David Prosser: Counting the cost of pensions reform


Outlook In announcing that final salary pension schemes will soon be allowed to increase pensions in line with the consumer price index (CPI) rather than the retail price index (RPI), the Pensions minister, Steve Webb, yesterday insisted that the former was a more realistic measure of the actual inflation experiences of pensioners. Maybe, maybe not, but let's not pretend this announcement has anything to do with that – the objective of this change to the rules is to ease the pension funding pressures on employers.

That's not unreasonable. The Chancellor announced in the Budget last month that, henceforth, public sector schemes would be allowed to operate on this basis. So it seems only fair to the private sector, which actually has to fund its schemes rather than simply promising to pay benefits, to allow it to do the same.

Still, this is not a victim-free move. Hymans Robertson, the actuarial consultancy, reckons it will save, over the longer term, some £50bn for FTSE 350 companies with final salary pension schemes – this is the amount by which their collective scheme deficits should fall as a result of the move. On the flip side, since CPI inflation has, on average, been 0.7 per cent lower than RPI inflation over the past 20 years, pensioners will see their incomes rise less quickly in future, typically getting increases worth only three-quarters of what they would have got under the current rules.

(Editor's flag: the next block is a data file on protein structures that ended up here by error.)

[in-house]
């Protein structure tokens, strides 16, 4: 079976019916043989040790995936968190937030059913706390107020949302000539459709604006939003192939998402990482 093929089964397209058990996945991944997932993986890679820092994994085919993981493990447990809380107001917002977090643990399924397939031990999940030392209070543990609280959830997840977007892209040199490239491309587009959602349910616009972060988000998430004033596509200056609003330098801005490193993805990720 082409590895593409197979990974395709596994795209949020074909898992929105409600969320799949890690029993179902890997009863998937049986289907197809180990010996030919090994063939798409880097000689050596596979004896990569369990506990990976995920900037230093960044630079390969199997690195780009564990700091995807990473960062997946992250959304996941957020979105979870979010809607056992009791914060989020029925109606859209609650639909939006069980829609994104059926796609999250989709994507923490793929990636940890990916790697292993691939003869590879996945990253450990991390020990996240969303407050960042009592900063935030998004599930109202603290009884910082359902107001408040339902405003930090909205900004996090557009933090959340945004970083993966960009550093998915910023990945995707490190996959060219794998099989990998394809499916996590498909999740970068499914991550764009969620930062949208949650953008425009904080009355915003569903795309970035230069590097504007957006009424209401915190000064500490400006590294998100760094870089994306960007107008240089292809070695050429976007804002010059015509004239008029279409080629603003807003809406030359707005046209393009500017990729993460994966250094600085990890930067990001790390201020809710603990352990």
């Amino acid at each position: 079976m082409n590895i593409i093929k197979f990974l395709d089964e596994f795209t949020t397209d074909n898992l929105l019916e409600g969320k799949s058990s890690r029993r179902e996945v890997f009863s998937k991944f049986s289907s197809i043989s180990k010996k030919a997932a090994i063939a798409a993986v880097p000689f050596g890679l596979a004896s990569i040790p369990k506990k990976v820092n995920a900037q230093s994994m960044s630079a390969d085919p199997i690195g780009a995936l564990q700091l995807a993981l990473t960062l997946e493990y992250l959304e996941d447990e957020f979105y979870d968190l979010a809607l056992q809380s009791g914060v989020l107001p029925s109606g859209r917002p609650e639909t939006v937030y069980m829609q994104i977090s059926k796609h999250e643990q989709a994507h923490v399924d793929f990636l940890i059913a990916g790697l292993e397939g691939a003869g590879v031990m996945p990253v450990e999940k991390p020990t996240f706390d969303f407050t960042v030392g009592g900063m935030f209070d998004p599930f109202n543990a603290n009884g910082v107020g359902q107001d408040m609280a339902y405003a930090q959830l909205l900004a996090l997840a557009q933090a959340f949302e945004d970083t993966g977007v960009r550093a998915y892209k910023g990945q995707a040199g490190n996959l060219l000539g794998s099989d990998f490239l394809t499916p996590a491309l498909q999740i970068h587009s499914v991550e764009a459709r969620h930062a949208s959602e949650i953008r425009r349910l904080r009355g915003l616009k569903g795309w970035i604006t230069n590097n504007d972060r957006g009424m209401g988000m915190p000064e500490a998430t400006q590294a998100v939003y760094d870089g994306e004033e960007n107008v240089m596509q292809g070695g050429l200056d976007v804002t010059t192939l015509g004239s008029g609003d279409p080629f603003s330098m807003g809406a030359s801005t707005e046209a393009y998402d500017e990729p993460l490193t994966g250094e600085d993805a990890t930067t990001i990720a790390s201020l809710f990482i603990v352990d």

The Budget announcement was an early attempt to tackle the cost of public sector pensions, becoming a hotter political potato by the day. However, the knock-on effect this time has been further erosion of benefits in the private sector. It's a precedent that should worry all pension scheme members.

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